Epoch Elder Care www.epocheldercare.com
The founder and CEO of Epoch Elder Care, Kabir Chadha, 26, grew up in Delhi, studied economics at Stanford University, California, worked as a consultant with McKinsey & Co., New York—and then wanted to do something different, like many of his colleagues. “It was easier for me to do the job,” he says. “But I decided to quit and start my own business from home.”
“My nani (maternal grandmother) was my inspiration,” says Chadha. When he moved back to India in April 2011, he decided to live with her in Gurgaon. “Having an 83-year-old flatmate helped me realize the many needs of an elderly person and how ill-equipped we are to deal with them here,” he remembers. “Older people, I observed, were sometimes bored and lonely, and I thought they needed proper companionship.”
At home with ‘nani’: Eldercare specialists with Epoch customer S.M. Khanduri and Epoch founder Kabir Chadha (foreground). Photo by Priyanka Parashar/Mint.
For, he explains, small, high-end flats in places like Gurgaon, which accommodate not more than four-five people, mean nuclear families now often prevail. “I could see that it was now natural for older people to be living on their own,” he says. “Their children were either living in the same city but not nearby, in another Indian city, or abroad.” Time had become scarce for these working children, now with families of their own; not always on hand for a simple task such as showing their elderly relative how to operate a new DVD player.
Epoch was born out of an attempt to meet a gap Chadha perceived: between a need for a fuller appreciation of older people’s requirements and a lifestyle where there is not always enough time to provide personalized care.
“There is a feeling that retirement communities do not usually provide a caring atmosphere for the Indian elderly; there’s a stigma attached to living in a retirement home,” Chadha explains. “It is perceived that your children cannot take care of you, if you are in one.” Medical care workers, he adds, are often trained and treated as little more than maids, and cannot always provide more sophisticated care.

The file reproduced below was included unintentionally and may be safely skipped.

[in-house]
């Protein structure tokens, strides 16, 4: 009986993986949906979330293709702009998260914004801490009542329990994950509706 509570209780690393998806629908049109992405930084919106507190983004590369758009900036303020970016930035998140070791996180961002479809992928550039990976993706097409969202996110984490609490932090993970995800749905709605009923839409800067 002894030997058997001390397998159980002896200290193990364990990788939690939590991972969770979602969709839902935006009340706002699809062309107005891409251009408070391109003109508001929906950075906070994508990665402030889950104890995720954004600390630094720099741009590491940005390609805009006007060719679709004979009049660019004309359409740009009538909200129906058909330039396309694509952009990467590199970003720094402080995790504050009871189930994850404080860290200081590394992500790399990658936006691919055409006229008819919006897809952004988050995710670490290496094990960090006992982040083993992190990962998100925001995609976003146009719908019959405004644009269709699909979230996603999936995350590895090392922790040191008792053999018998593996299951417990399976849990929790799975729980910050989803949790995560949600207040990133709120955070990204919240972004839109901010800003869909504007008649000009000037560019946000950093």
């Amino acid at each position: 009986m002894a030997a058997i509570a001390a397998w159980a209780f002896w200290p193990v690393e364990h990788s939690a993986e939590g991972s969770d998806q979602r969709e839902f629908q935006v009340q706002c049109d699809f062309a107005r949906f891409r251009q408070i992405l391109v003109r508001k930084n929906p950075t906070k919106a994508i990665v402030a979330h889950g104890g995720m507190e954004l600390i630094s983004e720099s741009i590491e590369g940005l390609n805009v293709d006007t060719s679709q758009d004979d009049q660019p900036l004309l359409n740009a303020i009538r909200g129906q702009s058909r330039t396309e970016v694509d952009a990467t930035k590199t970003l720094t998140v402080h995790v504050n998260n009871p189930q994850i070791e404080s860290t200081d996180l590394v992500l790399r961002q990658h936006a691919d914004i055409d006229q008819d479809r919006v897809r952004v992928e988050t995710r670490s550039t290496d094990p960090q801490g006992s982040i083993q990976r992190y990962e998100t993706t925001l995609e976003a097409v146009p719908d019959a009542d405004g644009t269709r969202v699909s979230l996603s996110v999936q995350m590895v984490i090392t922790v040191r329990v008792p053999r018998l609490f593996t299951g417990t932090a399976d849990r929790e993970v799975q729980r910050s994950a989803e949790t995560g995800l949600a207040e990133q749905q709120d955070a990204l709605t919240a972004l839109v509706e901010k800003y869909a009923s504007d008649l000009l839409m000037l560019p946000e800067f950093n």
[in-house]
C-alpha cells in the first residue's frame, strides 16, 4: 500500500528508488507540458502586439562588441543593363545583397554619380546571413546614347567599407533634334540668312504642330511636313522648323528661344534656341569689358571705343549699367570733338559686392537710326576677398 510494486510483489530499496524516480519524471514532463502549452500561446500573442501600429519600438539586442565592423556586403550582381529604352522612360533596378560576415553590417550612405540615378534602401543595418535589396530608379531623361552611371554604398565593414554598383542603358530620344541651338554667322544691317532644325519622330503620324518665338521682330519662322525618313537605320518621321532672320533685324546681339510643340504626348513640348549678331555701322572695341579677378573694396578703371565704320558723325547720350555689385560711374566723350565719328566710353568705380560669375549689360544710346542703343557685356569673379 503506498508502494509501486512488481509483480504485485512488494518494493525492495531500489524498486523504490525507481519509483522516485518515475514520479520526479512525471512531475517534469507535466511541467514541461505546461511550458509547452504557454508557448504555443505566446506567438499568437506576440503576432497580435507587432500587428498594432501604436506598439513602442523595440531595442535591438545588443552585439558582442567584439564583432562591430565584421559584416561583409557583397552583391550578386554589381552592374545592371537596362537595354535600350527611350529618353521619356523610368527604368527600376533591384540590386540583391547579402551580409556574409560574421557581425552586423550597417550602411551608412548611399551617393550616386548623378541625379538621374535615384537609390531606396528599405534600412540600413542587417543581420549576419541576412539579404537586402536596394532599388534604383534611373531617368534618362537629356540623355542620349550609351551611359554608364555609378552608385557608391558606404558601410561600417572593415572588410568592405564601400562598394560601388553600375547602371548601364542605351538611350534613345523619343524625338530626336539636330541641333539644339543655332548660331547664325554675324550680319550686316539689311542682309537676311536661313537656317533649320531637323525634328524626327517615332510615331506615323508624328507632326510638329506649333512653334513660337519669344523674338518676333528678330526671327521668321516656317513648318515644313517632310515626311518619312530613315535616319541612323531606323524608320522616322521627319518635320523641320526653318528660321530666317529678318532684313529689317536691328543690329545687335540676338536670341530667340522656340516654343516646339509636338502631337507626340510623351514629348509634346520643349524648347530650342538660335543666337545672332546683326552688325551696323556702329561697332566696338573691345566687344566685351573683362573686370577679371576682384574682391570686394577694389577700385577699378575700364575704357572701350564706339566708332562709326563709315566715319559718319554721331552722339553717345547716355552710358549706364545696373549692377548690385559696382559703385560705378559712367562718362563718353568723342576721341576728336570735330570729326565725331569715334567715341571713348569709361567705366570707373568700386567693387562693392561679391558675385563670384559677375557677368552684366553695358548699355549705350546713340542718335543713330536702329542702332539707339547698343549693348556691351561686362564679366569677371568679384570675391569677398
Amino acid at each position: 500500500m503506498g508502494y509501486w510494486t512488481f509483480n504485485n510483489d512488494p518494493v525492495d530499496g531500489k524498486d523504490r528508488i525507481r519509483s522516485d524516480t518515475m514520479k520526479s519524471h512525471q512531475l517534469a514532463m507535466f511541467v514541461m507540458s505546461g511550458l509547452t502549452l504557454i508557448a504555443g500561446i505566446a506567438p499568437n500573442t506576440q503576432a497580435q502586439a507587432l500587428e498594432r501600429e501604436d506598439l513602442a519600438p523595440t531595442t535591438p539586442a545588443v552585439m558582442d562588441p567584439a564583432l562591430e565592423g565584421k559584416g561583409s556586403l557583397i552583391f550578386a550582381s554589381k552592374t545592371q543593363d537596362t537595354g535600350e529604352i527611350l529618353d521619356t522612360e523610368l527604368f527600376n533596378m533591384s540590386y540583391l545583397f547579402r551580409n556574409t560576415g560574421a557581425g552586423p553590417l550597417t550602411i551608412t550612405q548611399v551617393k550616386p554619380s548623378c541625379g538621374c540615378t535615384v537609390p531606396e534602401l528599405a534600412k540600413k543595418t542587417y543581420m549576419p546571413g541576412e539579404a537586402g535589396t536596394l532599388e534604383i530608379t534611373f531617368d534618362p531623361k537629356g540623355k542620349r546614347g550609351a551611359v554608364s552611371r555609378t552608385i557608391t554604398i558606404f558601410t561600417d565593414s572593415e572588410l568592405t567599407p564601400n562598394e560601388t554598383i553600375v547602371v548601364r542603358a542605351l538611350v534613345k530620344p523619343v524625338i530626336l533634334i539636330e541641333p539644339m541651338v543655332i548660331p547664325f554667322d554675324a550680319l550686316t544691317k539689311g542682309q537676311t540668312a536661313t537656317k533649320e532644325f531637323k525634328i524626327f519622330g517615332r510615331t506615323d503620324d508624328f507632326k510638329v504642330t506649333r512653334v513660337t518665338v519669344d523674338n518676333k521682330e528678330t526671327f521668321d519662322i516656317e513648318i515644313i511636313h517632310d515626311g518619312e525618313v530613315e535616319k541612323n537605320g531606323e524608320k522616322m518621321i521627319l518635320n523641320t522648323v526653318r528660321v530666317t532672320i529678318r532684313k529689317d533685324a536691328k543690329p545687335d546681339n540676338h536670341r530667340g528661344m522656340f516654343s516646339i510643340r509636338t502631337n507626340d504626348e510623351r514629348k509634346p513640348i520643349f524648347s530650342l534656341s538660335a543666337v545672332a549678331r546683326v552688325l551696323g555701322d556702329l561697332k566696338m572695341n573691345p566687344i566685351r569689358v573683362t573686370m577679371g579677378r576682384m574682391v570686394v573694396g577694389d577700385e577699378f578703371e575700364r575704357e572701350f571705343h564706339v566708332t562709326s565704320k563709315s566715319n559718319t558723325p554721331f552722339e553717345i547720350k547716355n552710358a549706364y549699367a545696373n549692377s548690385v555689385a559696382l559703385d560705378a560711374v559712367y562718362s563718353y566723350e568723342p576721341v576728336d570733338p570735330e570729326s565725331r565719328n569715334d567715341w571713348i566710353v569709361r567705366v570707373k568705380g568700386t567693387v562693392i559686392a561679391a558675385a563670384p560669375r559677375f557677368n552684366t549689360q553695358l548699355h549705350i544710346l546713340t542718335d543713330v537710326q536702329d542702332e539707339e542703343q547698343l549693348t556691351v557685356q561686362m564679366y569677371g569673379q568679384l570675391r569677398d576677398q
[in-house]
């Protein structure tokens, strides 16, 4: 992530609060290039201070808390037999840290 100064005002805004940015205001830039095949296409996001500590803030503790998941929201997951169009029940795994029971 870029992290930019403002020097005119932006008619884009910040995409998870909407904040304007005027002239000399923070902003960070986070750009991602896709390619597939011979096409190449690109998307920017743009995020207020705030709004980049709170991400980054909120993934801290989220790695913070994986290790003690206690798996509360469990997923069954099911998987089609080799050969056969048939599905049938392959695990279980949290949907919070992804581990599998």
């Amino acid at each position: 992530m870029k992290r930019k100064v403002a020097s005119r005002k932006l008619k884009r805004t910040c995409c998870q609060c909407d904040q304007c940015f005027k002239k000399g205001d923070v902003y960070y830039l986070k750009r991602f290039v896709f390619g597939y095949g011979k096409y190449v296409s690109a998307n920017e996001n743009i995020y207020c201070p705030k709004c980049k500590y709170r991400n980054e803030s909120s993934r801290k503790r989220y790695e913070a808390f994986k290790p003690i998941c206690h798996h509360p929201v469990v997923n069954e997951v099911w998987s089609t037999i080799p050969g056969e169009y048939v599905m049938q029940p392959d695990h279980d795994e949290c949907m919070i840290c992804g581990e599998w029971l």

This is where Epoch comes in: “We are friends, surrogate grandchildren.”
When Chadha returned to the US for a few months in June 2011, he attended elder-care conferences, spoke to doctors and his target demographic, and followed up with an elder-care conference in Hong Kong before applying his knowledge locally.
He launched a pilot last October, then began operations in January. Business was generated through word of mouth, and Epoch now has 20 clients, a management team of three and six elder-care specialists (ECS), each handling three-four customers.
Services range from 3 hours per week to 3 hours daily, and charges can range from $200 (around Rs 11,200) per month for three visits to $400 for six visits per week, over a three-month term. This includes a one-time consultation, one organized social event, two outings (including doctor visits) a month, help with fall-proofing, medication management, purchase of elder-care products, placement of full-time nurses and maids, doctor and specialist referrals, and the scheduling of social interactions. On each visit, the ECS spends a few hours with the elderly person to meet their personal needs. Customized packages are also available.
Employees are recruited through online job sites, interviewed by elder-care specialists and a psychologist on Epoch’s expert panel and vetted by a session with an elderly person. “For every ECS we hire, we review 50 candidates,” says Chadha. “Our employees have studied pharmacy, hospital management and social work, most with field or personal experience, and one with an elder-care focus.”
Clients are usually 50-year-olds worried about the well-being of their parents, in their 70s and 80s—the customers. An ECS calls his/her customer almost daily and prepares a report every time s/he makes a site visit, relayed on email to many an anxious non-resident Indian (NRI)—or just on the other side of Delhi. Sometimes, a client lives with the elderly parents but needs help.
The spectrum of services offered is broad. ECS Neha Sinha helps a customer maintain a food blog. “We organize events like fashion shows and makeover parties —some participants had never been to a beauty parlour before. And we teach them how to use Facebook so they can spy on their grandkids!” says Chadha.
The craziest thing they’ve had to do? Manage to get a lonely client in a no-pets-allowed retirement home a pet fish.
Often people would meet Epoch specialists, Chadha says, and decide they were already spending on medical care and other expenses; what did they need an ECS for? “Or they would say, right now nana (maternal grandfather) is too sick, come back in a few months.”
Chadha doesn’t foresee a return to finance. “I project around 200 clients by next year, perhaps expanding to Mumbai and other cities.”
“We approach care management through the idea of companionship,” says Chadha. “We manage needs from a base, and we are whistle-blowers.”